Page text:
But in these latter days, I have begun to intentionally reflect on what it must be like to be black in America even now. In the first place, to a white Republican, the legacy of slavery sounds like a guilt trip from another entitled leftist, who wants power over me, my family, and my friends. Truthfully, my friends, this is our initial thought. And to be frank with you, even in this moment, I don't have a lot of warm feelings toward Democrats and progressives. I was silenced, shamed, called names, and forcibly indoctrinated in college. Whatever romantic notions you have about the university, they need to die. It's worse than you could imagine. Not in every place, and not in every moment, but this ideological echo-chamber does exist. I would add, to make a long story short, that I grew up as an abused child in a broken family, and by 22 or so, I wasn't going to take anything from anyone. Left, right, center, didn't matter. I was spoiling for a fight, and I started plenty of them concerning politics.

You know, you might run over some people, and make some bad arguments, in a rush to be heard, in a rush to be right. Politics is pretty polarized, if you hadn't noticed. And how many African-Americans do we know, truthfully? And if we're completely honest, we got pretty sick of being lectured by people whose moral philosophy was defective. Even to hear about police brutality or systemic racism from a black perspective seems like capitulation, surrender to the forces of evil. No, progressive neighbors, it's not an exaggeration of how Republicans feel about you. And more to the point, we'd start wondering why individuals aren't responsible for their own destiny. Self-reliance. Initiative. Discipline. Overcoming obstacles. You get the idea.

We might have been sensitive to the obstacles of African-Americans when we were children, but as we saw it, we've been made to feel bad about these and other things our whole lives. The answer for us was the blackjack of Abe Lincoln, and MLK. Slavery was bad, but...

Do we know how bad? Truthfully.

Do we recall that the state of South Carolina put up the Confederate flag in 1962, right in the middle of the civil rights era? Was their message ambiguous at that time? And if I were black, just wanting a shot at a life, what message would I hear? It's perfectly commendable that the flag was removed, but 9 people were murdered in a church before it was. You might pause to consider that, before you go on about "losing our history." Maybe ours. But it may not be the history we want to keep and celebrate.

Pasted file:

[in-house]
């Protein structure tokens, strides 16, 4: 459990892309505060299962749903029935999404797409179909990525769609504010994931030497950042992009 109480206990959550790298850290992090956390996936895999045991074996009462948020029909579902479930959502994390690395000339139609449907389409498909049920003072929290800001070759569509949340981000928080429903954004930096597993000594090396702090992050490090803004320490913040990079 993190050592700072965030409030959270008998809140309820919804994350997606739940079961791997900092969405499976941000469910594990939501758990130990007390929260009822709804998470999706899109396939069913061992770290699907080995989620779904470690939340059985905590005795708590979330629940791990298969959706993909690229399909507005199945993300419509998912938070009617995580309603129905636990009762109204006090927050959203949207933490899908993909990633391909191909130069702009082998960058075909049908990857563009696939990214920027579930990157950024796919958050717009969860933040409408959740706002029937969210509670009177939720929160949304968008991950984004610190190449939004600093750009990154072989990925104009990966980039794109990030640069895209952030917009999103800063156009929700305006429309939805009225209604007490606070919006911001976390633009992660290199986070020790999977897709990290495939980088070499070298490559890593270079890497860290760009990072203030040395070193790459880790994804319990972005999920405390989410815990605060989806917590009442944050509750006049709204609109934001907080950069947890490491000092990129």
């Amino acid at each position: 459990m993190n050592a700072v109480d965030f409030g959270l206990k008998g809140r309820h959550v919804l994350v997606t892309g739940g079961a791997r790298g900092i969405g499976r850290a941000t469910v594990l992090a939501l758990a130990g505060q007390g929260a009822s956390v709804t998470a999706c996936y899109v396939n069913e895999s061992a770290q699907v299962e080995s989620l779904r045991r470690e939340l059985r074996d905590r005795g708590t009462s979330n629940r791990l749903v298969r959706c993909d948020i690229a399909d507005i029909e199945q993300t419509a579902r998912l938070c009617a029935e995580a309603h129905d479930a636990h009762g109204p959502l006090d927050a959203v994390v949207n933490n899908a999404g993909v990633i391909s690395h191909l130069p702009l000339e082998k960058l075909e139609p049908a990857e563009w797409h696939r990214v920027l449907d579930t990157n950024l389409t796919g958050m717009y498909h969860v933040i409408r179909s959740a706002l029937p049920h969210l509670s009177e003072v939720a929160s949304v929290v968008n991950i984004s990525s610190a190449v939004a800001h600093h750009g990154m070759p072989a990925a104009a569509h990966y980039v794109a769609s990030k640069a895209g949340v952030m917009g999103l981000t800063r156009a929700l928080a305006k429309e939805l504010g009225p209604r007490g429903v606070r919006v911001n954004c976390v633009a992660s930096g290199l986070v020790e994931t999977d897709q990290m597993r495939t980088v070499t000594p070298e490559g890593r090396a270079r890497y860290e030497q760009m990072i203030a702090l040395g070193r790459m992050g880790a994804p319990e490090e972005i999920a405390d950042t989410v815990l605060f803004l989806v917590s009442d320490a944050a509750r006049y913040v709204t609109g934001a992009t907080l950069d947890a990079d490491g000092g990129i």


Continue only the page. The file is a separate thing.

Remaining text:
I know a man named Luke Bobo. He's a professor of religion, let's call him. I met him in seminary. A black man. From our brief interactions over the years, I know him to be warm, open, and forthright. If you were going to take a trip into some difficult things, you'd want to do it with him. And Professor Bobo pretty much says similar things to that which others might say. Others we'd be much less inclined to listen to. I'd better listen. If I can't hear it from a fellow-worker in the vineyard of Jesus Christ, maybe I'm not willing to hear the truth at all.

I read how he described voting--or really anything--as an African-American. He said he thinks about all African-Americans whenever he votes, and many other things. We don't think that way. You and I have that luxury, that privilege.

You know, I'm not going to confuse Colin Kaepernick for Rosa Parks. He and many others might actually be rich, entitled, and whatever else, to some extent. But Philando Castle wasn't. Sandra Bland wasn't. There are many more. Given everything, neighbors, you can respectfully take a knee. The virtue of patriotism will not fade out of existence. Against the backdrop of slavery, the civil war, Jim Crow, and everything else, I owe you at least respectful silence. And frankly, I don't want to affirm any message that says, "Shut up, stop whining, you're lucky to be here!" It might even be true, that these rich football players and others are fortunate. But for whom do they also speak?

My compassion and empathy speaks louder to me than my fear of "the Left." I'm sure that's a risk I take. But it's a risk I take for solidarity.